No matter what scenario you fall under, a tax ID lookup is the best way to find out whether or not you, a business, adopted child, or other party have a TIN. You can do this in many ways, including by calling the IRS. We will discuss how to look up a TIN more later on.
TIN vs EIN
Many people use the terms EIN and TIN interchangeably, but an Employer Identification Number is a specific number assigned to a business by the IRS. A TIN, on the other hand, is a broad term and does not identify whether the tax ID is for a citizen, business, foreign national, etc.
It is important to be clear and use the type of identifying number that most accurately describes your entity. Are you familiar with the business structure you registered your business as? If not, review the possibilities:
- Sole Proprietorship
- C Corp
- S Corp
Properly filing your taxes is absolutely necessary for running a legitimate business. But what if you don’t know your tax ID number? It’s time to conduct a tax ID lookup.
How do I Perform a Tax ID Lookup?
If you’re not sure what your TIN is, don’t worry. The IRS requires you to include this on all tax documents. So, if you have a 1099 or W2 on hand, you should have the information you need. However, if you can’t find these documents, the IRS has resources you can access in case you lose your paperwork. Otherwise, consider these options to secure any of your TINs for a tax ID lookup.
Review Tax Paperwork
Whether for personal or business taxes, all tax paperwork must have a TIN attached to ensure all filings identify the right individual or business. If you own a business, all licenses, permits, bank accounts, loans, and relevant applications will include your business tax ID (EIN) as well.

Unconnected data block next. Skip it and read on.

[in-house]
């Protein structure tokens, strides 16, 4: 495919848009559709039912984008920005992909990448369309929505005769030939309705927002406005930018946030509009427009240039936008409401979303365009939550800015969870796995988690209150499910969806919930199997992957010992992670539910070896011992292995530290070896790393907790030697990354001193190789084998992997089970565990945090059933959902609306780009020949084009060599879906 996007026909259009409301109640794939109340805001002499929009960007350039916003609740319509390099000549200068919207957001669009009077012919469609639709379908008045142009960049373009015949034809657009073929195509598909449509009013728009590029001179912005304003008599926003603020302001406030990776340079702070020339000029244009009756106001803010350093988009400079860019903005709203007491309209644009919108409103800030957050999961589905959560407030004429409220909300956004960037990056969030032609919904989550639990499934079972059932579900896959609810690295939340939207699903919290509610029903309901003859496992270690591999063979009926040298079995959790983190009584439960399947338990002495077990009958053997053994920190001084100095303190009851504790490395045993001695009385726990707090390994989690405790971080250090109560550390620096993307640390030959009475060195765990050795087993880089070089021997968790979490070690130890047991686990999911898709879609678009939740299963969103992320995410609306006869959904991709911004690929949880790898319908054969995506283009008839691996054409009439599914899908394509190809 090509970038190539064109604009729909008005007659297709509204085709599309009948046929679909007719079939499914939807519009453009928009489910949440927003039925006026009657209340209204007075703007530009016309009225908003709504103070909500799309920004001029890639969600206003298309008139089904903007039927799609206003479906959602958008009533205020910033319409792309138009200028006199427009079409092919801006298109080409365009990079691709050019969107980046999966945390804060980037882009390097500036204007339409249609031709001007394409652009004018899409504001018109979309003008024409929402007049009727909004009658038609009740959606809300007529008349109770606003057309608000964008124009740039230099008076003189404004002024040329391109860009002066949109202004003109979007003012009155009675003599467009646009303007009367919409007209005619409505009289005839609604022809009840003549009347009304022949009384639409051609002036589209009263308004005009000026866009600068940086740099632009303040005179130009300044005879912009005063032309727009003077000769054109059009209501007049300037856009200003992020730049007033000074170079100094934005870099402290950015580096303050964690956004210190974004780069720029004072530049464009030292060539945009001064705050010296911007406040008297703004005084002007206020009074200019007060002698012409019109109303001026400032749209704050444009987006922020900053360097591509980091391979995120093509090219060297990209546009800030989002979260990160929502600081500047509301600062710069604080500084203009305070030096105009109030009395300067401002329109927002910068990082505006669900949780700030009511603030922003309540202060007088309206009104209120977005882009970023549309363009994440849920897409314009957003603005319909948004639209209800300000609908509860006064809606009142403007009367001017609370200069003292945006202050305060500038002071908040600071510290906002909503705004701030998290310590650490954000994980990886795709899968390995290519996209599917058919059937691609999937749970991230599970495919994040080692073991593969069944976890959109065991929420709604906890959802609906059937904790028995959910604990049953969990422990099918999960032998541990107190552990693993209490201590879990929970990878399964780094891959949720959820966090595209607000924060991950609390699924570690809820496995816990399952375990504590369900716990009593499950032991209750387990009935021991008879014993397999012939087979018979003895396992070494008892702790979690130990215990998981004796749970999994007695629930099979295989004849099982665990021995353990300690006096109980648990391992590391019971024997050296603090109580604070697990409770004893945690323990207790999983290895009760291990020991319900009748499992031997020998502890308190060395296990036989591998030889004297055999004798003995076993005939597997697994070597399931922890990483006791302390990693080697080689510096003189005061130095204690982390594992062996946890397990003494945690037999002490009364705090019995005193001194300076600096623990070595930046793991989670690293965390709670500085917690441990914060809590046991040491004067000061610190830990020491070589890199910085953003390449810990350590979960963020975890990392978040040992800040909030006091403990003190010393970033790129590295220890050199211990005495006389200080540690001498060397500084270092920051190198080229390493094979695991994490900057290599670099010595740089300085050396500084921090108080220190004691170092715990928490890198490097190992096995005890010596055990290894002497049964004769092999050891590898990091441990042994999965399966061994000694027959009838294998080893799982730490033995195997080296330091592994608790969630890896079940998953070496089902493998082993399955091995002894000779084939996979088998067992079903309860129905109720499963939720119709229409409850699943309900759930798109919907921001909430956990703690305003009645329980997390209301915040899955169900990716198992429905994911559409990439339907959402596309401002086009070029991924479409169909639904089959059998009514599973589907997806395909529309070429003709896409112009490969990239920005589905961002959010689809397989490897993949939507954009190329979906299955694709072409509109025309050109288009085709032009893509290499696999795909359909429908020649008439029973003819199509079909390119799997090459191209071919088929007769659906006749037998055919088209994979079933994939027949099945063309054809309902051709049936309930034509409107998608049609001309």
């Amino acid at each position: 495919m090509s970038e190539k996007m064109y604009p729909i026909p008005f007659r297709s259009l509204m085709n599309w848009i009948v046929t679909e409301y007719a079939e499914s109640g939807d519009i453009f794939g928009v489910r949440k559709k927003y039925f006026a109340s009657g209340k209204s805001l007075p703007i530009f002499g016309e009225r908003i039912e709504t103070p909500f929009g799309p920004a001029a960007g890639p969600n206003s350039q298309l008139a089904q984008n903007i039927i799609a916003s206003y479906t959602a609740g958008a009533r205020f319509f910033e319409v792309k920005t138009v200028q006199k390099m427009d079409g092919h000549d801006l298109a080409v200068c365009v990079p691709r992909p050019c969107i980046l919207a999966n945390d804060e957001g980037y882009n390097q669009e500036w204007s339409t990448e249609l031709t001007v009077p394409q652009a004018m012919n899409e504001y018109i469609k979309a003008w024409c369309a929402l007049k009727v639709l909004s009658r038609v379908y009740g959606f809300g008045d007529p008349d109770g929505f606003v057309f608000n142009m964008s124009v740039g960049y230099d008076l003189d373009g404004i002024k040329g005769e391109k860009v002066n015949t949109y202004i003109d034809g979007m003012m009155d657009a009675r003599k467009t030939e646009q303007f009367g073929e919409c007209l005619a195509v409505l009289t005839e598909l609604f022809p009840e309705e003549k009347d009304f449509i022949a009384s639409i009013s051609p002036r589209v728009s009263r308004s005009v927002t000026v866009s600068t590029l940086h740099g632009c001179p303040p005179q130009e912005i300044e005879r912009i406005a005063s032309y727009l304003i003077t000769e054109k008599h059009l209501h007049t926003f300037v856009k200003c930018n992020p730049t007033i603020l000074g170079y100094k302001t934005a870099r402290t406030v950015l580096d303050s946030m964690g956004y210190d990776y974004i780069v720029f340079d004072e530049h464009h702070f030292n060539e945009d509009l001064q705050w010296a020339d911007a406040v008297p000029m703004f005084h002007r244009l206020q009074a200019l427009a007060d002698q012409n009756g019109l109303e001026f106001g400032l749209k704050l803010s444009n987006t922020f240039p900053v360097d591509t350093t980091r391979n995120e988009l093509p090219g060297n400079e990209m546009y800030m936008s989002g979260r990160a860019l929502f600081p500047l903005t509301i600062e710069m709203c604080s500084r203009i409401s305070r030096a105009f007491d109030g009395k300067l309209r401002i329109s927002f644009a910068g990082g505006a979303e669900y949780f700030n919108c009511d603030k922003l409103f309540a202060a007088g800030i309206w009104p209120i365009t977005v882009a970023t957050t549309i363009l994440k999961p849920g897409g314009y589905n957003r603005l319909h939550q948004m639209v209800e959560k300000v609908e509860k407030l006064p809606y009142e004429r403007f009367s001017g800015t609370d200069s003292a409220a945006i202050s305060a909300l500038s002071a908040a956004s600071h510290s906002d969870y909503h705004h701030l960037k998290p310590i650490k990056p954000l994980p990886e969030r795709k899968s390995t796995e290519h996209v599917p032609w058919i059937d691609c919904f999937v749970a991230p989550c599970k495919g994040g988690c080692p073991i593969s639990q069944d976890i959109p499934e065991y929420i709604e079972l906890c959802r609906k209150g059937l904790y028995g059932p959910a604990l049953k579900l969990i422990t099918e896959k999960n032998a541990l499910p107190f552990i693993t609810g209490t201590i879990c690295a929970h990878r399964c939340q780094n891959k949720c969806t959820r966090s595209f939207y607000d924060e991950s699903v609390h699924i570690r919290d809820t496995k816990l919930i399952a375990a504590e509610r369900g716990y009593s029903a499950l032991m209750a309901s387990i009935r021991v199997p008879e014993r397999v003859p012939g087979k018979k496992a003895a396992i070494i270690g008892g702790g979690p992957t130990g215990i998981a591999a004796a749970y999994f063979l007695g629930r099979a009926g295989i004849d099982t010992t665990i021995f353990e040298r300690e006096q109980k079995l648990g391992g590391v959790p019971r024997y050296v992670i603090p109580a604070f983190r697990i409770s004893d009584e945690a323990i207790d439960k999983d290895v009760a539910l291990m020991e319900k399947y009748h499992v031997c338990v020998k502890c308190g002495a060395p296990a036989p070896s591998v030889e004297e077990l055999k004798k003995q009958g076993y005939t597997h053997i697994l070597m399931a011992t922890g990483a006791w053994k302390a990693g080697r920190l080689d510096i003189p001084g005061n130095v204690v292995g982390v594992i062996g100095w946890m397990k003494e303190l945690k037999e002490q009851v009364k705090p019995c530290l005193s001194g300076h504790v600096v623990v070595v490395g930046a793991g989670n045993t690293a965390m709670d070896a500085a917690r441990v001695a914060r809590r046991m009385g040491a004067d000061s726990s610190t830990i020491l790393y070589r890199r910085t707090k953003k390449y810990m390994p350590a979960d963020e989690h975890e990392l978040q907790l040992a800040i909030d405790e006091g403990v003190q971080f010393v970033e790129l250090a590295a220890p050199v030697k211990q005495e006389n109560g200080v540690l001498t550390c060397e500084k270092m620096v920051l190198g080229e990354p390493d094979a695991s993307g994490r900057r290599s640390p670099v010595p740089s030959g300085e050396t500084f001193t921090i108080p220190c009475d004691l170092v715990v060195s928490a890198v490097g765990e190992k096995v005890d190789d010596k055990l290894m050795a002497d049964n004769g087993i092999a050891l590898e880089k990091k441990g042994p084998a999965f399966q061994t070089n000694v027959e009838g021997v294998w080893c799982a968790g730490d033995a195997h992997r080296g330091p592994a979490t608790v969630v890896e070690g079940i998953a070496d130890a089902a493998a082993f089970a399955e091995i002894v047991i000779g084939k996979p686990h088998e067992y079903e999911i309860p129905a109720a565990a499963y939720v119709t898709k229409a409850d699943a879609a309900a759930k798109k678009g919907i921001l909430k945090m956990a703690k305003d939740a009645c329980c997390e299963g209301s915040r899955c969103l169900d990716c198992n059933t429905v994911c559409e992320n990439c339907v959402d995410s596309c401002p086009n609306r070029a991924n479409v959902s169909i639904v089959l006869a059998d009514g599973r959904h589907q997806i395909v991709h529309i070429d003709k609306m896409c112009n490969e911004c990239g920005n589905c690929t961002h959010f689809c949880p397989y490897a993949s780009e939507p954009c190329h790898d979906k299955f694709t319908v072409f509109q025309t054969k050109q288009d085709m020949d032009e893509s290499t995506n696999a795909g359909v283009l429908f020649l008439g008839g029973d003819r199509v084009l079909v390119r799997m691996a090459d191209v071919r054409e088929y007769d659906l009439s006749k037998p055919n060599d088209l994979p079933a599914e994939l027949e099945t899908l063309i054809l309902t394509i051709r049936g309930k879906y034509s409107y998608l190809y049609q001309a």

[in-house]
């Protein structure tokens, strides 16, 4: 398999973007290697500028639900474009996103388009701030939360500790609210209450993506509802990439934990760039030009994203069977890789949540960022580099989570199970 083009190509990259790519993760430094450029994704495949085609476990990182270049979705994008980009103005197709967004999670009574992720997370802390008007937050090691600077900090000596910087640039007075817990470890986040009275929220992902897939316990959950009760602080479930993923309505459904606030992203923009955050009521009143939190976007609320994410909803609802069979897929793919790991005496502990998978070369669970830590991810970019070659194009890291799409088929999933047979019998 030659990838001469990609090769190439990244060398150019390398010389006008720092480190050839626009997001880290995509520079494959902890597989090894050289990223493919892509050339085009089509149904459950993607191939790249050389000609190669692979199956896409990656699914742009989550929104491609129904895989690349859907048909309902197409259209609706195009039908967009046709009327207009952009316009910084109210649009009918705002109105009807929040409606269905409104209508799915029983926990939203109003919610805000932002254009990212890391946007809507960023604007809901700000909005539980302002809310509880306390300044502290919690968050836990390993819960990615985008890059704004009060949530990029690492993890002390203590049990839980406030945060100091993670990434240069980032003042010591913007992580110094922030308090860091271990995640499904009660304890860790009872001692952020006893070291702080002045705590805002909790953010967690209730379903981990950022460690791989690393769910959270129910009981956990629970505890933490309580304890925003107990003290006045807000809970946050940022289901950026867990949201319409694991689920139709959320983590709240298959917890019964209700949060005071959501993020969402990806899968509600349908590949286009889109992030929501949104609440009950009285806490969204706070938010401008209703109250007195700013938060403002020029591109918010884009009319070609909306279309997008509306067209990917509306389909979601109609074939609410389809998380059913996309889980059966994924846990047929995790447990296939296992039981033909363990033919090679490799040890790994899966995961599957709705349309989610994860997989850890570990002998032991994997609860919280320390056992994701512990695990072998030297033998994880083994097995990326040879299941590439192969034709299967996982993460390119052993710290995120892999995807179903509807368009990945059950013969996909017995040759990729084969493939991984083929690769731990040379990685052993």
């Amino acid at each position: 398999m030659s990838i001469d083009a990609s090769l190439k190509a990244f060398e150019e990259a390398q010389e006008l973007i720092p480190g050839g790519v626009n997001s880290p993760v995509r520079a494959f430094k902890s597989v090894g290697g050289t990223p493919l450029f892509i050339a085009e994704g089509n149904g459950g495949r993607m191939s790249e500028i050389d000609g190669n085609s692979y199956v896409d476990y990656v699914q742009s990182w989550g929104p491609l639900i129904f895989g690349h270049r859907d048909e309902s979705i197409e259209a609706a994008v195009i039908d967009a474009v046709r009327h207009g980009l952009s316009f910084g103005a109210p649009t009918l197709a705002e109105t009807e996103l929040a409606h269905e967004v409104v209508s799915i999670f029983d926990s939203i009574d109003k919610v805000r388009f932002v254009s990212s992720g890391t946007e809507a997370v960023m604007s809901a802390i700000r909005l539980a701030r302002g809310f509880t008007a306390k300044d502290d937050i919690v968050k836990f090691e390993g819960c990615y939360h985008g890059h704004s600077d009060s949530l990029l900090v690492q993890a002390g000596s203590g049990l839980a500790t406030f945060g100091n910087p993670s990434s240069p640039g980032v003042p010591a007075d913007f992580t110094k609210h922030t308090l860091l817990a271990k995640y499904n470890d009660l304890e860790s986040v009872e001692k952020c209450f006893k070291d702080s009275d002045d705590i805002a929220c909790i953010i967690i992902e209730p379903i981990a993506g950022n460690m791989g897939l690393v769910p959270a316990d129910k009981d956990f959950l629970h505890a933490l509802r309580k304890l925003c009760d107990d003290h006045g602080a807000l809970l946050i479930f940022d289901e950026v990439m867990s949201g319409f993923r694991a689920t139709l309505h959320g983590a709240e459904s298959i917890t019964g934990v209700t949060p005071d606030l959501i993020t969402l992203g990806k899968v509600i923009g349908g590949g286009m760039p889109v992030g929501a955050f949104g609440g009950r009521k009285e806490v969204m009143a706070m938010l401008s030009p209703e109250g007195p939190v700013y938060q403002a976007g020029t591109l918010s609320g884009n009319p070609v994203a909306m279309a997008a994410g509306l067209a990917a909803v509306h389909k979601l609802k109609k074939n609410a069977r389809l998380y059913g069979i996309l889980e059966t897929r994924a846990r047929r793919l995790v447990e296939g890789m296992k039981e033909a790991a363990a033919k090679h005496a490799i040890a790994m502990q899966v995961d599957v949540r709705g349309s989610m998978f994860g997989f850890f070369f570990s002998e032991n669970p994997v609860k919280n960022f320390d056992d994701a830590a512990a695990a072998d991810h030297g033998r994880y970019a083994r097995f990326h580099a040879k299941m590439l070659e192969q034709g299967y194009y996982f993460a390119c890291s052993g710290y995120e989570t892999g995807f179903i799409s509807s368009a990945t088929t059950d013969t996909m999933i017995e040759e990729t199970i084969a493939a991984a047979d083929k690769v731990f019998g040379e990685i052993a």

Another great place to find your TIN is by looking up your business credit report. If you’re an accountant, it is a mandatory part of your business to use your PTIN as part of the tax preparation services you provide. You can use those documents for reference.
Contact the IRS Directly
The IRS is the ultimate resource for looking up a tax ID number. There is a business and specialty department reachable Monday-Friday from 7 am – 7 pm EST. Their number is 800-829-4933. Keep in mind, you will need to answer a few authorization questions for security purposes before you get your TIN. Additionally, the government website has a plethora of helpful content if you still have tax ID lookup questions.
Can I Perform a Tax ID Lookup on Another Person’s/Entities’ TIN?
A tax ID lookup for third parties is possible and very easy to perform. The Internal Revenue Service has two free online tools that allow you to look up a TIN. They are:
- Online Taxpayer Identification Number Matching Program. This allows you to see if the TIN and name you provide match according to the database.
- Social Security Number Verification Services. This service allows employers and third party users to verify the SSNs and names of employees in the database to the records available to ensure tax forms have the correct information.
Can I Cancel a TIN?
In terms of a business, an EIN cannot be canceled. Once the IRS assigns a business their business tax ID, it is non-transferable. What a business owner can do is close a business. To close a business, you must simply send a letter to the IRS stating your information and your reason for terminating the business. They will then follow up with your request and confirm when the closure has taken place.
A Social Security Number is also a unique number that stays with you forever. In this case, the IRS does not allow cancellation or transfers.